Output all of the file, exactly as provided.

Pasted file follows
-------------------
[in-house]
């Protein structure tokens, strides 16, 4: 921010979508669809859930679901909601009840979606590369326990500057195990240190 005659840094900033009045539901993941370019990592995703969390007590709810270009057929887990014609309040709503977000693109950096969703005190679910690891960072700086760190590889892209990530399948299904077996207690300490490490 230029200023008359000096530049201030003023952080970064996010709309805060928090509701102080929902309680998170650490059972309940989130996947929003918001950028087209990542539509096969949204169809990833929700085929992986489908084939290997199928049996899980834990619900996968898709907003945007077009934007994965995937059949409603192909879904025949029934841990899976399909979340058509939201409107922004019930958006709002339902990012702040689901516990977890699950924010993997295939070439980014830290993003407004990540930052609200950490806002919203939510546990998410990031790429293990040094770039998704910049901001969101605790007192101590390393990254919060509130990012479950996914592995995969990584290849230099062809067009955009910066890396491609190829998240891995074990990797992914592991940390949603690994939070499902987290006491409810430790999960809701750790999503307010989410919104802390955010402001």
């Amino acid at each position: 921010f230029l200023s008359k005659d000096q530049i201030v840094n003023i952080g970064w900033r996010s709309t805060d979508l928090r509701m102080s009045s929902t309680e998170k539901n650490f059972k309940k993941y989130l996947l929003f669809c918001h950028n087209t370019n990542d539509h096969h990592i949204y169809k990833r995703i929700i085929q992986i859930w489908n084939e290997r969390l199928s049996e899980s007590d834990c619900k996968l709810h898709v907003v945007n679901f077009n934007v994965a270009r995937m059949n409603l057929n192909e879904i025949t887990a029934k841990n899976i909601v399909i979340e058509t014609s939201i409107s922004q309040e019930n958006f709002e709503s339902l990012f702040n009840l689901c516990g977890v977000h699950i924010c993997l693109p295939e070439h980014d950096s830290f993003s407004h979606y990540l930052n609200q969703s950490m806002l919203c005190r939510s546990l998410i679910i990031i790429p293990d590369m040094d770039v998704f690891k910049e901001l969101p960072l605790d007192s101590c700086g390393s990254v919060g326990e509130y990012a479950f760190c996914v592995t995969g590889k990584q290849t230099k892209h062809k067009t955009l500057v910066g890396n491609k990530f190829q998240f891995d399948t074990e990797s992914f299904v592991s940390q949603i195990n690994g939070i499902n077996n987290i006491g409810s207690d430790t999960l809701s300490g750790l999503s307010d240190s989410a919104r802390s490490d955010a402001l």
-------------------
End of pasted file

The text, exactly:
[in-house]
């Protein structure tokens, strides 16, 4: 921010979508669809859930679901909601009840979606590369326990500057195990240190 005659840094900033009045539901993941370019990592995703969390007590709810270009057929887990014609309040709503977000693109950096969703005190679910690891960072700086760190590889892209990530399948299904077996207690300490490490 230029200023008359000096530049201030003023952080970064996010709309805060928090509701102080929902309680998170650490059972309940989130996947929003918001950028087209990542539509096969949204169809990833929700085929992986489908084939290997199928049996899980834990619900996968898709907003945007077009934007994965995937059949409603192909879904025949029934841990899976399909979340058509939201409107922004019930958006709002339902990012702040689901516990977890699950924010993997295939070439980014830290993003407004990540930052609200950490806002919203939510546990998410990031790429293990040094770039998704910049901001969101605790007192101590390393990254919060509130990012479950996914592995995969990584290849230099062809067009955009910066890396491609190829998240891995074990990797992914592991940390949603690994939070499902987290006491409810430790999960809701750790999503307010989410919104802390955010402001």
């Amino acid at each position: 921010f230029l200023s008359k005659d000096q530049i201030v840094n003023i952080g970064w900033r996010s709309t805060d979508l928090r509701m102080s009045s929902t309680e998170k539901n650490f059972k309940k993941y989130l996947l929003f669809c918001h950028n087209t370019n990542d539509h096969h990592i949204y169809k990833r995703i929700i085929q992986i859930w489908n084939e290997r969390l199928s049996e899980s007590d834990c619900k996968l709810h898709v907003v945007n679901f077009n934007v994965a270009r995937m059949n409603l057929n192909e879904i025949t887990a029934k841990n899976i909601v399909i979340e058509t014609s939201i409107s922004q309040e019930n958006f709002e709503s339902l990012f702040n009840l689901c516990g977890v977000h699950i924010c993997l693109p295939e070439h980014d950096s830290f993003s407004h979606y990540l930052n609200q969703s950490m806002l919203c005190r939510s546990l998410i679910i990031i790429p293990d590369m040094d770039v998704f690891k910049e901001l969101p960072l605790d007192s101590c700086g390393s990254v919060g326990e509130y990012a479950f760190c996914v592995t995969g590889k990584q290849t230099k892209h062809k067009t955009l500057v910066g890396n491609k990530f190829q998240f891995d399948t074990e990797s992914f299904v592991s940390q949603i195990n690994g939070i499902n077996n987290i006491g409810s207690d430790t999960l809701s300490g750790l999503s307010d240190s989410a919104r802390s490490d955010a402001l």